Roadside assistance cheerfully told us that the two options we had were to drive it as it was, or to get ourselves towed - at our expense - to the nearest dealer. This despite the fact that our non-S Mini Cooper actually does have a spare tire - a fact that I know from actually looking at it and asking the dealer "is that a spare tire?", not that you'd ever know from reading the manual, which has no useful information on the subject whatsoever. (Sadly, the foresight to look up things on the internet like "how to remove the spare tire" and "where to place the jack" prior to actually needing to know eluded me.)
It finally dawned on me that the run-flats are a way to keep BMW from having to send someone out to change tires. It's a cost-cutting scam that's now literally cost me $1,000 and one very unsafe trip home driving through the streets of Manhattan, over the Williamsburgh Bridge and through Brooklyn and Queens on a flat tire.
See, I've discovered that the big problem with run-flats is that they would rather be flat than filled with air. I have never had a flat tire on any other car I've owned. It's just not something that I think of as possible, or at least it's something that happens to people with old tires who don't fill them properly. I'm a tire maintenance freak; I check and maintain air pressure religiously, and with any little strange noise I will replace a tire. So four flat tires in 14 months on the same car means the tires are physically defective. This just should not happen.
I don't know how this isn't national news, to be honest. Every time I've gone to the dealer, every single person in the room seems to be asking their service adviser what's wrong with their tires. I don't think I've heard anyone have a problem other than a flat tire - and usually it's not their first.
This is singlehandedly going to keep me from buying another BMW/Mini.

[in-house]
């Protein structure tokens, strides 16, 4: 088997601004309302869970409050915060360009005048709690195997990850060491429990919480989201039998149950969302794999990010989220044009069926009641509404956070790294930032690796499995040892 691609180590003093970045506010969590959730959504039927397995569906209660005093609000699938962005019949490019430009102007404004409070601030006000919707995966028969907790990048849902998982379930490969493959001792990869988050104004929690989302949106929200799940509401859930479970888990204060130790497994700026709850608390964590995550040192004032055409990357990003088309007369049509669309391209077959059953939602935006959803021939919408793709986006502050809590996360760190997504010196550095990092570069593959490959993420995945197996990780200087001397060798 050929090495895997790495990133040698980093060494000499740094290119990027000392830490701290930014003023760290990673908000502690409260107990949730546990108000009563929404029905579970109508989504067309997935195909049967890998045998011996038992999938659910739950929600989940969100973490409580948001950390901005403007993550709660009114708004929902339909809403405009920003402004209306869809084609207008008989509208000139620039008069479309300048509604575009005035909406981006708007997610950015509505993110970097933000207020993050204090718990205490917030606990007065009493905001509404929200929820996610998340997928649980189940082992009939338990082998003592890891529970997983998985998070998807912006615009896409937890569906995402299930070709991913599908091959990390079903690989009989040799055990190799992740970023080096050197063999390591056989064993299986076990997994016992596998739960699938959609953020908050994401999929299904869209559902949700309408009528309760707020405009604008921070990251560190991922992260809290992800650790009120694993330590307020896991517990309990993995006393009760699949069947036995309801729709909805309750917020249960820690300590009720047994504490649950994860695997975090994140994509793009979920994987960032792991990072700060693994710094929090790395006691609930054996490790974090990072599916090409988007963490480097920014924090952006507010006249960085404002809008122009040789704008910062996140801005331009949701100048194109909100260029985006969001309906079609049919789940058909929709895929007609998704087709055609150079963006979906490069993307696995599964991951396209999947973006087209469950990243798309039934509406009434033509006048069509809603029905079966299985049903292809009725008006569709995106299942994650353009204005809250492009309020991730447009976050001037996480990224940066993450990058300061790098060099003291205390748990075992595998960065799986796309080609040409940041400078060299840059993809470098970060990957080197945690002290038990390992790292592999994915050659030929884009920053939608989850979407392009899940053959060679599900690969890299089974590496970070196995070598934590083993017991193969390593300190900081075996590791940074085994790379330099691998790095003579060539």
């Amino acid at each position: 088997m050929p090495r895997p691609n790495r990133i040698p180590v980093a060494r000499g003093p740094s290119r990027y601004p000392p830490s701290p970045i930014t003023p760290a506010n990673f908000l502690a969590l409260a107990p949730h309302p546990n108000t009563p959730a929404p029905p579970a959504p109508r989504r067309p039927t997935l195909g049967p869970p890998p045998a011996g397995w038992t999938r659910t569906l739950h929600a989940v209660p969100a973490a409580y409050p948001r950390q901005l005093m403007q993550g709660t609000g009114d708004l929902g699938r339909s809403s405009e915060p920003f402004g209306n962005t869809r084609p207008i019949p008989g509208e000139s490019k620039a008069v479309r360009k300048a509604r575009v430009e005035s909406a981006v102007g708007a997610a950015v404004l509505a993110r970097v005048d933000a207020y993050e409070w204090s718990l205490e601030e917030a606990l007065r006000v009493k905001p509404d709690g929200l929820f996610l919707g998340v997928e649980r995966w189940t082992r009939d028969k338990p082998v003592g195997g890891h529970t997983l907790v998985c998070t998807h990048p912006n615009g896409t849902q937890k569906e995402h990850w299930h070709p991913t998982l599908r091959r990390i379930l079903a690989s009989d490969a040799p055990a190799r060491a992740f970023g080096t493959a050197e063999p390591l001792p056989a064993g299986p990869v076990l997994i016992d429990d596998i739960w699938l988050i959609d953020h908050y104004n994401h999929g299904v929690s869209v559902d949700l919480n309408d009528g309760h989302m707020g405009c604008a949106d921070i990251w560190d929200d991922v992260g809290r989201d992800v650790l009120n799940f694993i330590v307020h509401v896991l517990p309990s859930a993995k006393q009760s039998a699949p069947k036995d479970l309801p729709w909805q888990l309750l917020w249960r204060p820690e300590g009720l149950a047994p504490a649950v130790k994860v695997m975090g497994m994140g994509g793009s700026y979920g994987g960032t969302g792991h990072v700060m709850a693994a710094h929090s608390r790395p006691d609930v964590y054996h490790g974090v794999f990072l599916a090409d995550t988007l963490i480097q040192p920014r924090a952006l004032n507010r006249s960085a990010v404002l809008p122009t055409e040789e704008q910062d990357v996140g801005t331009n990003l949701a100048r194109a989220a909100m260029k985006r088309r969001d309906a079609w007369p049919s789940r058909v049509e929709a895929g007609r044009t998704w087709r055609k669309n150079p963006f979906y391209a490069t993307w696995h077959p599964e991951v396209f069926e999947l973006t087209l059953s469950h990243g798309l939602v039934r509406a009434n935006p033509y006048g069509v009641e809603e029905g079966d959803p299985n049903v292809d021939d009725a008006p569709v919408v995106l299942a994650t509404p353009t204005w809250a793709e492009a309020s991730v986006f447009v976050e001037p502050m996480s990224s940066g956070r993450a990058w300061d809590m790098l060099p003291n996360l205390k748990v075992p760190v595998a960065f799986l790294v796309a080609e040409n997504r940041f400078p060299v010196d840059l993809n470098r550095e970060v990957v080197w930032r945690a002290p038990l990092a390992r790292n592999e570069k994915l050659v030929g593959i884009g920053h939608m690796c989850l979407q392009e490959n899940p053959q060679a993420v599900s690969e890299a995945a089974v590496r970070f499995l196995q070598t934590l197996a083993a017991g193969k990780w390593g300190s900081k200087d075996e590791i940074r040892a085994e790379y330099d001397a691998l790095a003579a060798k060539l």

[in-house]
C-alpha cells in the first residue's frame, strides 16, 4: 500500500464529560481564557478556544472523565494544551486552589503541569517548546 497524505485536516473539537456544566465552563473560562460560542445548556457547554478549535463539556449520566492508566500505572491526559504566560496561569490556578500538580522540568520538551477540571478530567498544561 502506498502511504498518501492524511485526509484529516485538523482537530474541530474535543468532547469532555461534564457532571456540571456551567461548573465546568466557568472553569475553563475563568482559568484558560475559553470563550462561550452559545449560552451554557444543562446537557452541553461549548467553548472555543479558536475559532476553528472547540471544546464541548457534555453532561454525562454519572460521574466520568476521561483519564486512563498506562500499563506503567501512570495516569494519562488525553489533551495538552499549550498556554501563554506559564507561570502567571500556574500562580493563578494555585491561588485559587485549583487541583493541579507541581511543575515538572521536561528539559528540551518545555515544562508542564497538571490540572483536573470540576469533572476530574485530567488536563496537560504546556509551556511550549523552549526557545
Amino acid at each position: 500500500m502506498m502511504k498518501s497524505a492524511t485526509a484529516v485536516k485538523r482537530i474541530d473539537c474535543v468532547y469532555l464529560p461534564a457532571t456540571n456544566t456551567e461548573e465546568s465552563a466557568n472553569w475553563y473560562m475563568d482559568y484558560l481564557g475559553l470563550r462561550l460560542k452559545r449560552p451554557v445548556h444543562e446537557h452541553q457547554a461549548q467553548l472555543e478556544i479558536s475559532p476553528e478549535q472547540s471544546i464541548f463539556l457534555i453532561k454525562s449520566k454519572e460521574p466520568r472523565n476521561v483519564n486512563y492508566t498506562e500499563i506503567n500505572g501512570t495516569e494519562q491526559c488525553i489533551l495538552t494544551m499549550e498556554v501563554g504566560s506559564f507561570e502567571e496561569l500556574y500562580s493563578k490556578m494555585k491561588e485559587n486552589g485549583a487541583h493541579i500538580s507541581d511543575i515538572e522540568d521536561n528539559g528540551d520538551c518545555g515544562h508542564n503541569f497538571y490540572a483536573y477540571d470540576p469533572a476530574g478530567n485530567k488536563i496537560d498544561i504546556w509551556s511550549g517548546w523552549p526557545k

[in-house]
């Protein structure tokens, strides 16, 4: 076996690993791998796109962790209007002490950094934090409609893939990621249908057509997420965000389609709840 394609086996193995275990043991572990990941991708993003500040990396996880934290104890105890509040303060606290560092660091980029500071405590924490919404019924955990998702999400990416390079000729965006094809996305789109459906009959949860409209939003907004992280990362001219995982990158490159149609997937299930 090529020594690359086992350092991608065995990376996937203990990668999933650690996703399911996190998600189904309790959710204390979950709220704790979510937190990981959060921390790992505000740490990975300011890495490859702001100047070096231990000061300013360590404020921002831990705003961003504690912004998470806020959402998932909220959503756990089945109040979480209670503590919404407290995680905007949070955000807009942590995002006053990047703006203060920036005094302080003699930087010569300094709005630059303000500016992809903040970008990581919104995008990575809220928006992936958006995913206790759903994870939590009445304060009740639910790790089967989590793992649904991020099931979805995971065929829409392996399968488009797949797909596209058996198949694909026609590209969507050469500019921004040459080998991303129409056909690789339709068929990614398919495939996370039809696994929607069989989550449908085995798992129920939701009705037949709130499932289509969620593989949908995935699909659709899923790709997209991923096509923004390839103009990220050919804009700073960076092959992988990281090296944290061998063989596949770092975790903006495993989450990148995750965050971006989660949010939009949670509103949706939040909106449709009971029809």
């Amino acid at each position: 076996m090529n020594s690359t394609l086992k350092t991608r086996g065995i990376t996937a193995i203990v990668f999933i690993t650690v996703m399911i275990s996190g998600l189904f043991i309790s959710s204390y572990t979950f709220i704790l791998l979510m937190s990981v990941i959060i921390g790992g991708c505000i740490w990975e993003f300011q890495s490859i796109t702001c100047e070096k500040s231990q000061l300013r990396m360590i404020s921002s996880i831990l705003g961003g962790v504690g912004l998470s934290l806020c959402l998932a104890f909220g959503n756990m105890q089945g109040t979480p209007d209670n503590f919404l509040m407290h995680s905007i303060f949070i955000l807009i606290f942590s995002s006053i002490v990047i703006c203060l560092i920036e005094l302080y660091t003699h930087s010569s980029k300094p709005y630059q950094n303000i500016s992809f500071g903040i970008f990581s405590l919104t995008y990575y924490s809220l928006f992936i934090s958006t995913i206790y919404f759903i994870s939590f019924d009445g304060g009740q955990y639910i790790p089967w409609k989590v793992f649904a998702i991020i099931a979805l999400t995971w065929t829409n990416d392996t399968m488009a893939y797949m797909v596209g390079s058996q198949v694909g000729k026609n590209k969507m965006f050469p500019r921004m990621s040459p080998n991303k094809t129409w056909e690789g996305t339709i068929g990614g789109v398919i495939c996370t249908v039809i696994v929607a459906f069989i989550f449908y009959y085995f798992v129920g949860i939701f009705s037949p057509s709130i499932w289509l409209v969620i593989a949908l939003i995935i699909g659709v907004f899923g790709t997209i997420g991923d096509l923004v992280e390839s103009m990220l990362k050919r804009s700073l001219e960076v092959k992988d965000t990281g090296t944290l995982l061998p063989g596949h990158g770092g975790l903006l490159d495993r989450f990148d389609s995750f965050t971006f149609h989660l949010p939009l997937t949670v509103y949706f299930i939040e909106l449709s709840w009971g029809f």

It's also convinced me not to lease anymore either. If I wanted to replace all four tires, I'd have to do it from a Mini-approved list, the cheapest of which is about $175.
Anyone want to take over my lease? I'm serious.
Tuesday, July 21, 2015
Been almost a week(!), but above is some video I shot at the Foo Fighters' recent show at Citi Field on July 15.
I've been a Foo Fighters fan since the beginning - I still remember the video debut for "Big Me", and I actually came home from work early so I could watch premiere of "I'll Stick Around" back in 1995. (I was a Nirvana fan before.) That first album's still great, but it was "The Colour and the Shape" that sounded as if it was speaking directly to me and what I was going through myself at the time. Since then I've felt like Dave's a brother of mine. If I have a current rock idol, someone I try to emulate myself, it's Dave Grohl.
But this was my first-ever Foo Fighters show. I was a little embarrassed when Dave called out the first-timers in the crowd by sarcastically saying "we've only had a band for like 20 years, but you know, it's cool." I can't believe it's been that long.
The Foos had a pop-up store in the Lower East Side of Manhattan that happened to be only a couple blocks from the store my wife and I own. So we went for the whole experience, buying all of our merchandise there first.